Insulated handwarmer pockets are very useful in a warm garment. Pockets that can be accessed while wearing a pack hipbelt are the best if you plan on doing much hillwalking. Roomy pockets into which you can stuff hats and gloves when you’re not wearing them for short periods are worth having too – ones inside the garment are especially useful for this as the stashed items will stay warm.

4. Hoods

Whilst not essential, a warm hood can be very welcome on a stormy day and replaces the need for a separate hat. Adjustable hoods are best as ones with just an elasticated brim can blow off in strong winds.

5. Weight and bulk

Down jackets are very light for the warmth provided. The heavier ones are suitable for temperatures well below freezing, while the lightest can be carried in summer for cool evenings and combined with other warm garments in sub-zero temperatures.

6. Size

Having the same size label doesn’t mean that garments are actually the same size as each other. Some are sized to fit closely – these are often labelled slim or athletic cut – so if you want to wear them over a fleece or softshell a size larger than normal is needed. Other garments are sized to fit over several layers and feel baggy worn over just a base layer. Some of the Medium garments tested were as roomy as some of the Large ones. Overall, sizes seem to have shrunk. I checked some Medium-sized jackets I’ve had for several years and they’re a bit bigger than many of the Large ones in this test.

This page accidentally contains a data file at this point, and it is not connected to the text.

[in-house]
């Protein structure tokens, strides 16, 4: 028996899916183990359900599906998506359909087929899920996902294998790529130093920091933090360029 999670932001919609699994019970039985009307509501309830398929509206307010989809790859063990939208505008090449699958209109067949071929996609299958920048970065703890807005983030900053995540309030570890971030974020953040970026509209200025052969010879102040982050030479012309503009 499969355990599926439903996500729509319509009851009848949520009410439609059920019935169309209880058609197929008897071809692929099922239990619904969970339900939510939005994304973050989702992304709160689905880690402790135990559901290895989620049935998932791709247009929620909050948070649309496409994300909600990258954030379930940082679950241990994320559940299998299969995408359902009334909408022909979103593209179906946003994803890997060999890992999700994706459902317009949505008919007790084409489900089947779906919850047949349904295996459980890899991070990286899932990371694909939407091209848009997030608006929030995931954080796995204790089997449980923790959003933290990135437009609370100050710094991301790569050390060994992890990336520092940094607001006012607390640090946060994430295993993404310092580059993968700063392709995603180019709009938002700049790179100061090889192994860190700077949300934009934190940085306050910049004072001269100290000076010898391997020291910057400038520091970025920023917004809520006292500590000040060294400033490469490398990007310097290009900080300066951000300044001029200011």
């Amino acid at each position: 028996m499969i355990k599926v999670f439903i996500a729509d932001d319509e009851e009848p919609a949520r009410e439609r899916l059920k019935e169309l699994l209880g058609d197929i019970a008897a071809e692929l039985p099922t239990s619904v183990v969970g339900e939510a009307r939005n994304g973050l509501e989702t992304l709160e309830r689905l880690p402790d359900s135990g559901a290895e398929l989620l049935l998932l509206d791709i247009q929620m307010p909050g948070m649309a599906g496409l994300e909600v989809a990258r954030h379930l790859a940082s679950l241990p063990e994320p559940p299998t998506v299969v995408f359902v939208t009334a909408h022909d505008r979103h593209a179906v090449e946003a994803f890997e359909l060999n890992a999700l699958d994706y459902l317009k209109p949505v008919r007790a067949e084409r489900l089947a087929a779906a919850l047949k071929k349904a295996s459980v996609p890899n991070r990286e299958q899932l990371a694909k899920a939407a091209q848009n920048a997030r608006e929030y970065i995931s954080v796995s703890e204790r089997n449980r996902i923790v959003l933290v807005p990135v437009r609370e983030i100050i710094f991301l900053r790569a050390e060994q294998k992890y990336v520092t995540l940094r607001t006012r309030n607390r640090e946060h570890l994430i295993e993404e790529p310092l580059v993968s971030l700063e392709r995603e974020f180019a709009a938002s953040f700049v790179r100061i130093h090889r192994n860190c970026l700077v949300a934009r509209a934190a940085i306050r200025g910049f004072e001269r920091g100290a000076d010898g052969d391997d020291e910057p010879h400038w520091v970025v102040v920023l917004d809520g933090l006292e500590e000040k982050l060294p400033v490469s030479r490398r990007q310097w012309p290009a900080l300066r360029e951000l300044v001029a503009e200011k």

Down jacket review

BEST BUY: Rab Microlight Summit

An excellent choice for cold-weather backpacking.

RECOMMENDED: Jöttnar Fenrir

A close-fit down jacket that’s warm for the weight.

Mammut Broad Peak

A more expensive jacket made with ethically sourced down.

Adidas Terrex Climaheat

A top-quality jacket made with water-resistant down.

RECOMMENDED: Vaude Kabru Light II

A very light jacket made with PFC-free materials and ethically sourced down.

RECOMMENDED: Mountain Equipment Skyline Hooded

A warm and water-resistant jacket great for very cold weather.

Berghaus Aonach AX

An unusual down jacket, breathable enough to be used as a midlayer in the coldest conditions.

RECOMMENDED: Outdoor Research Transcendent Down Hoody

A more affordable option with ethically sourced down.


Unbeatable warmth-to-weight ratio.

Helly Hansen Vanir Icefall

A PFC-free jacket great for the coldest weather.

Dare2B Downtime

An affordable and lightweight down jacket.

Header image © Shutterstock / Vitalii Matokha